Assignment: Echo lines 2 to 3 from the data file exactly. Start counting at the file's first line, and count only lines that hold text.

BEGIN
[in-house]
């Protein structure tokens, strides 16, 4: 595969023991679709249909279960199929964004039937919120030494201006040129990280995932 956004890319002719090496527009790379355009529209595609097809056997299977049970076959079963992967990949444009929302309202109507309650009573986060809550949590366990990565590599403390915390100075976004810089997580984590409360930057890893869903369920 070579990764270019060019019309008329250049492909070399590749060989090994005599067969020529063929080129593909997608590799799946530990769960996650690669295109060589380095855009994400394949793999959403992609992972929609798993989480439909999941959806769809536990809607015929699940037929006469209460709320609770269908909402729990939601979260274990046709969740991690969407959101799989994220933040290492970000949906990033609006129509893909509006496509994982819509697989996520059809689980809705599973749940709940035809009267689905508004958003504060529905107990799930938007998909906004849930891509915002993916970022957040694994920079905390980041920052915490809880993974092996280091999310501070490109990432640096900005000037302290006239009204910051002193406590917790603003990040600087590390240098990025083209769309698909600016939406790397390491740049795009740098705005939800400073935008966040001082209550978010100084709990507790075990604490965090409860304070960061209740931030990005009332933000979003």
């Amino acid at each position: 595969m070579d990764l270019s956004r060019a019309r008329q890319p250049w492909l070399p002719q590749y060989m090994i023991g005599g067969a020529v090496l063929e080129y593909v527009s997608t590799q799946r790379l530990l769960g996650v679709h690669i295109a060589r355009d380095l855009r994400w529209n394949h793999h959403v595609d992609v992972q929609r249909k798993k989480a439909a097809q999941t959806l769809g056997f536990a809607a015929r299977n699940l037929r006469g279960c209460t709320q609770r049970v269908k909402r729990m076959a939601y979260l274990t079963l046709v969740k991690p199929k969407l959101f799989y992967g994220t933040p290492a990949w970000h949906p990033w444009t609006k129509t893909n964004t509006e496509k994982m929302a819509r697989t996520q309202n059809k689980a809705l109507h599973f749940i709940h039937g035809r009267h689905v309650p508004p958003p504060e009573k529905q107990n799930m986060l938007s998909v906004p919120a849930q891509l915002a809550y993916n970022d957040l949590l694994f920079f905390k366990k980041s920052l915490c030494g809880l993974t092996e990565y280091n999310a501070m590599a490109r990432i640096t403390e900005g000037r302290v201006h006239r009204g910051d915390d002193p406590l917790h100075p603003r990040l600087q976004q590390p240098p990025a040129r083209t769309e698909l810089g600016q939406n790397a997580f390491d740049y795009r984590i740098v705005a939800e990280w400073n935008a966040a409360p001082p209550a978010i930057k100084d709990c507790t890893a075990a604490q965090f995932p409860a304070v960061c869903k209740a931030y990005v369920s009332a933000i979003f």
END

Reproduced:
């Protein structure tokens, strides 16, 4: 595969023991679709249909279960199929964004039937919120030494201006040129990280995932 956004890319002719090496527009790379355009529209595609097809056997299977049970076959079963992967990949444009929302309202109507309650009573986060809550949590366990990565590599403390915390100075976004810089997580984590409360930057890893869903369920 070579990764270019060019019309008329250049492909070399590749060989090994005599067969020529063929080129593909997608590799799946530990769960996650690669295109060589380095855009994400394949793999959403992609992972929609798993989480439909999941959806769809536990809607015929699940037929006469209460709320609770269908909402729990939601979260274990046709969740991690969407959101799989994220933040290492970000949906990033609006129509893909509006496509994982819509697989996520059809689980809705599973749940709940035809009267689905508004958003504060529905107990799930938007998909906004849930891509915002993916970022957040694994920079905390980041920052915490809880993974092996280091999310501070490109990432640096900005000037302290006239009204910051002193406590917790603003990040600087590390240098990025083209769309698909600016939406790397390491740049795009740098705005939800400073935008966040001082209550978010100084709990507790075990604490965090409860304070960061209740931030990005009332933000979003």
């Amino acid at each position: 595969m070579d990764l270019s956004r060019a019309r008329q890319p250049w492909l070399p002719q590749y060989m090994i023991g005599g067969a020529v090496l063929e080129y593909v527009s997608t590799q799946r790379l530990l769960g996650v679709h690669i295109a060589r355009d380095l855009r994400w529209n394949h793999h959403v595609d992609v992972q929609r249909k798993k989480a439909a097809q999941t959806l769809g056997f536990a809607a015929r299977n699940l037929r006469g279960c209460t709320q609770r049970v269908k909402r729990m076959a939601y979260l274990t079963l046709v969740k991690p199929k969407l959101f799989y992967g994220t933040p290492a990949w970000h949906p990033w444009t609006k129509t893909n964004t509006e496509k994982m929302a819509r697989t996520q309202n059809k689980a809705l109507h599973f749940i709940h039937g035809r009267h689905v309650p508004p958003p504060e009573k529905q107990n799930m986060l938007s998909v906004p919120a849930q891509l915002a809550y993916n970022d957040l949590l694994f920079f905390k366990k980041s920052l915490c030494g809880l993974t092996e990565y280091n999310a501070m590599a490109r990432i640096t403390e900005g000037r302290v201006h006239r009204g910051d915390d002193p406590l917790h100075p603003r990040l600087q976004q590390p240098p990025a040129r083209t769309e698909l810089g600016q939406n790397a997580f390491d740049y795009r984590i740098v705005a939800e990280w400073n935008a966040a409360p001082p209550a978010i930057k100084d709990c507790t890893a075990a604490q965090f995932p409860a304070v960061c869903k209740a931030y990005v369920s009332a933000i979003f």